Instrumental Measurements of Skatole and Androstenone

Skatole and androstenone values were measured in the fat mixtures before processing. Skatole was determined in extracted fat by HPLC (Agilent Technologies) using fluorescence detection according to a method developed by Gibis [23]. The androstenone content was determined by a time-resolved fluorescent immunoassay as described by Tuomola [24], modified using antiserum produced and characterized by Andresen [25].

Synthetic skatole and androstenone were compared to the biological compounds using NMR spectra. NMR spectra were recorded in CDCl3 using the solvent as the reference set at 7.24 for the 1H NMR and 77.23 for the 13C NMR values.

Consumer Testing

The samples (minced meat) with different levels of androstenone (Table 1) were fried in a preheated frying pan and evaluated by 13 consumers in a home test during a period of several days. If more than one sample was evaluated during a day, the consumers were instructed to have at least a one-hour break while ventilating the room before evaluating the next sample. Between each sample, the consumers were told to clean the frying pan with soap and rinse thoroughly. Liking of odour during frying, liking of odour of the fried meat, and liking of flavour during eating were evaluated on a seven point scale with “dislike very much” rated as a “1” and “like very much” rated as a “7”. In addition, the consumers were allowed to comment on each sample.

The samples were evaluated in the order they appeared in on the questionnaire, which was randomized for each subject. The samples were evaluated before the sensitization experiment in all cases except for one subject whose results were obtained after becoming sensitive through the six-week sensitization period. The subjects were classified as sensitive or insensitive by the method described by Lunde et al. [11].

Sensory Analysis by Assessors

The sensory analysis was performed by the sensory panel at Nofima Mat in Norway. The panel consisted of 10 trained (7 sensitive) assessors with 4 to 20 years of general experience in sensory profiling. The panel has had several years of experience evaluating boar-tainted meat, especially during the last 5 years. The samples were evaluated in a sensory laboratory designed according to guidelines in ISO (1988) with separate booths and electronic registration of sensory data.

Sensory Profile

The profile used was the same as the profile used in the study with four sensory panels across Europe [16]. The profile consisted of the attributes skatole (intensity of skatole), androstenone (intensity of androstenone) and rancid (intensity of all rancid odours–grass, hay, paint, stearine). Rancid was included as an attribute in the profile since rancidity is one of the more common off-flavours in pork meat.

Training of Assessors

The sensory assessors were experienced in the evaluation of boar-tainted meat, and were recently trained on boar-tainted meat samples. The training of assessors was therefore done using three samples: one reference sample (no androstenone or skatole added), one sample with high androstenone content (7.5 ppm) and one sample with high skatole content (9.0 ppm). The androstenone level in the training samples corresponded to the highest androstenone level of samples in the experiment. The samples were evaluated on a 9 point unstructured continuous scale, where a “1” corresponded to “low intensity” and a “9” corresponded to “high intensity”. The assessors were trained using the attributes in the profile. Training included perception of the attributes during frying (only odour) and evaluation in the booth (odour and flavour).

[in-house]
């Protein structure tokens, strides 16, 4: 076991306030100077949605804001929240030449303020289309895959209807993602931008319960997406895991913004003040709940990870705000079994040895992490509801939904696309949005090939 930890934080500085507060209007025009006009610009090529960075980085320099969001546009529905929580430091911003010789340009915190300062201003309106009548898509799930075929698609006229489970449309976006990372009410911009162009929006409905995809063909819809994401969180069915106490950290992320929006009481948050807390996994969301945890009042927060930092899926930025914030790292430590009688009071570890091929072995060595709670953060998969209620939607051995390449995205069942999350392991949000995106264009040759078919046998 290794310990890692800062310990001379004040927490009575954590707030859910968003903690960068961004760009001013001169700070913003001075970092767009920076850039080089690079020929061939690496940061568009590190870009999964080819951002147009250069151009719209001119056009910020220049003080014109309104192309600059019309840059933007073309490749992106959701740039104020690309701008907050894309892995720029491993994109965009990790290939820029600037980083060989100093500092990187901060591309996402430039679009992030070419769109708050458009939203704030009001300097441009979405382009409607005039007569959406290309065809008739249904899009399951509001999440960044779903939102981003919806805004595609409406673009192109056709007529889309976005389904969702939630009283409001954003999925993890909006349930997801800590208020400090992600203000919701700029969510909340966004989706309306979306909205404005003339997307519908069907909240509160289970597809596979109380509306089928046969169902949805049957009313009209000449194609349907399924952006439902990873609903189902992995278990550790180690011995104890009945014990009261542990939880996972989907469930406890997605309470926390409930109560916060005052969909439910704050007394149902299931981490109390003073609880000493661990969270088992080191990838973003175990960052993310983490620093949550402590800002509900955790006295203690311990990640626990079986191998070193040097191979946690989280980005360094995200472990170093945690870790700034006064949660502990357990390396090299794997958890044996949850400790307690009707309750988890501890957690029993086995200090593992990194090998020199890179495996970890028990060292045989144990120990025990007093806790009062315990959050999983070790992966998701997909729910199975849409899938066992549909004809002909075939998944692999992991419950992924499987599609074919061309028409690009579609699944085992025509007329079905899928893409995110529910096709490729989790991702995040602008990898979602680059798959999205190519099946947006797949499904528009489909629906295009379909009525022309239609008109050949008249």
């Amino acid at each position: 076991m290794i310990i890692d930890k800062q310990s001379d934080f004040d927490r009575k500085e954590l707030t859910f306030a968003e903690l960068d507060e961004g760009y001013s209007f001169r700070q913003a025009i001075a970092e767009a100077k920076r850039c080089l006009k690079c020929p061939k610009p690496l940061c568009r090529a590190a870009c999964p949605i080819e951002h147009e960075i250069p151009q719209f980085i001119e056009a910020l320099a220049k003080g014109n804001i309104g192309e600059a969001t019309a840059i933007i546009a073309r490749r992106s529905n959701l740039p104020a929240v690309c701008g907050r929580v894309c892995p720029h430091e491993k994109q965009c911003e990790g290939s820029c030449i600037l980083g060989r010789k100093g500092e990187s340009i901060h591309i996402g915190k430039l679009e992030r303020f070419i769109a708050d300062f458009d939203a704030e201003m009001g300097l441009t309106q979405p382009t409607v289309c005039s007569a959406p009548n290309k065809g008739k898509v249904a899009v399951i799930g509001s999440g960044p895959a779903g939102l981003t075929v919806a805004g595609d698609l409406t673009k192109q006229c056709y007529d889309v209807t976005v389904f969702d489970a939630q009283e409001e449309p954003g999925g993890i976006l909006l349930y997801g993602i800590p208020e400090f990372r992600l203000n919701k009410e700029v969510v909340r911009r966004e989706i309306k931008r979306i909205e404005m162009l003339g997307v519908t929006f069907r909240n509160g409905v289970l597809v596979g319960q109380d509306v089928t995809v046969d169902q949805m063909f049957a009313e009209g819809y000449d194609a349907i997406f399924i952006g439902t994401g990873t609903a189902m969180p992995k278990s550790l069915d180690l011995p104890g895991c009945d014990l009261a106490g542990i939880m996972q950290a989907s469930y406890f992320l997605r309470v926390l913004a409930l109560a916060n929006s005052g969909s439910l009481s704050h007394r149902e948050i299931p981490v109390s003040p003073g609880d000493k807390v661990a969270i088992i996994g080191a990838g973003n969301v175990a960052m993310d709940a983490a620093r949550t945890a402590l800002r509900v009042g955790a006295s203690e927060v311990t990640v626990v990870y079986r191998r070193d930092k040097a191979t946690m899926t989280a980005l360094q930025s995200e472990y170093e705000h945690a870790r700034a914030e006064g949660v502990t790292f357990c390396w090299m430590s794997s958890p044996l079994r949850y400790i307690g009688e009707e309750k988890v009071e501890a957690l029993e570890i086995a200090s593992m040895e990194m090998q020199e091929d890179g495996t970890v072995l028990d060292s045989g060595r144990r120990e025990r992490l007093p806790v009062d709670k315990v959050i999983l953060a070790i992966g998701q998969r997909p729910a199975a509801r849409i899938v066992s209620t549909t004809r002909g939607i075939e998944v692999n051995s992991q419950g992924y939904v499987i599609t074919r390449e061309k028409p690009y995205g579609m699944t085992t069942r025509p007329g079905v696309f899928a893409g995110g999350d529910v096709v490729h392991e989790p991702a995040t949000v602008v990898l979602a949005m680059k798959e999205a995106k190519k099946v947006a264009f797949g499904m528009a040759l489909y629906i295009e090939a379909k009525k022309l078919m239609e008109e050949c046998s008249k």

Sensory Analysis of Boar Tainted Samples

The assessors evaluated the odour of the sample above the frying pan both during and following frying. They then evaluated the flavour of the finished sample by consuming the meat. The assessors evaluated the rancidity of the meat as well as the intensity of skatole and androstenone. The same attributes were used for both odour and flavour evaluation.

The frozen samples were fried in neutral oil in a pre-heated pan with lid. The samples evaluated in the frying pan (odour) were divided in 5 parts (approx. 10 g each) before frying. The samples were fried in a pan covered with a lid for 1 minute before the lid was taken off and the assessors then sniffed the samples one by one while still frying them. The frying pan was cleaned with soap and rinsed thoroughly between each sample.

Samples evaluated in the booth (odour and flavour) were fried in a warm pan with a lid on top for approximately 1 minute on each side until the meat was well-done. The assessors divided the samples into approximately 25 g portions before frying. The samples were served at a temperature of 60°C in boxes suitable for taste analysis with a lid. The assessors evaluated odour after taking the lid off, and then flavour while eating. The assessors rinsed their mouths with water and/or some neutral crackers between the samples.

The samples were served in a randomized order. Odour assessments during frying and odour and flavour assessments after frying were run in different sessions, with a break (30 minutes) between sessions.

Statistical Analysis

Statistical analyses were performed in JMP 9 (SAS Institute Inc., Cary, NC, USA). The data in Figure 3 were analyzed using three separate ordinal logistic regression models (one each for flavour, finished odour, and cooking odour) with model effects of sample androstenone concentration, OR7D4 genotype and their interaction. Ratings of flavour, finished odour, and cooking odour were treated as ordinal variables. The effects were tested using likelihood ratio tests and the alpha value was bonferroni-corrected to account for the three separate tests. Similarly, the data in Figure 4 were analyzed using three separate ordinal logistic regression models (one each for flavour, finished odour, and cooking odour) with model effects of sample androstenone concentration, OR7D4 genotype and their interaction. The effects were tested using likelihood ratio tests and the alpha value was bonferroni-corrected to account for the three separate tests.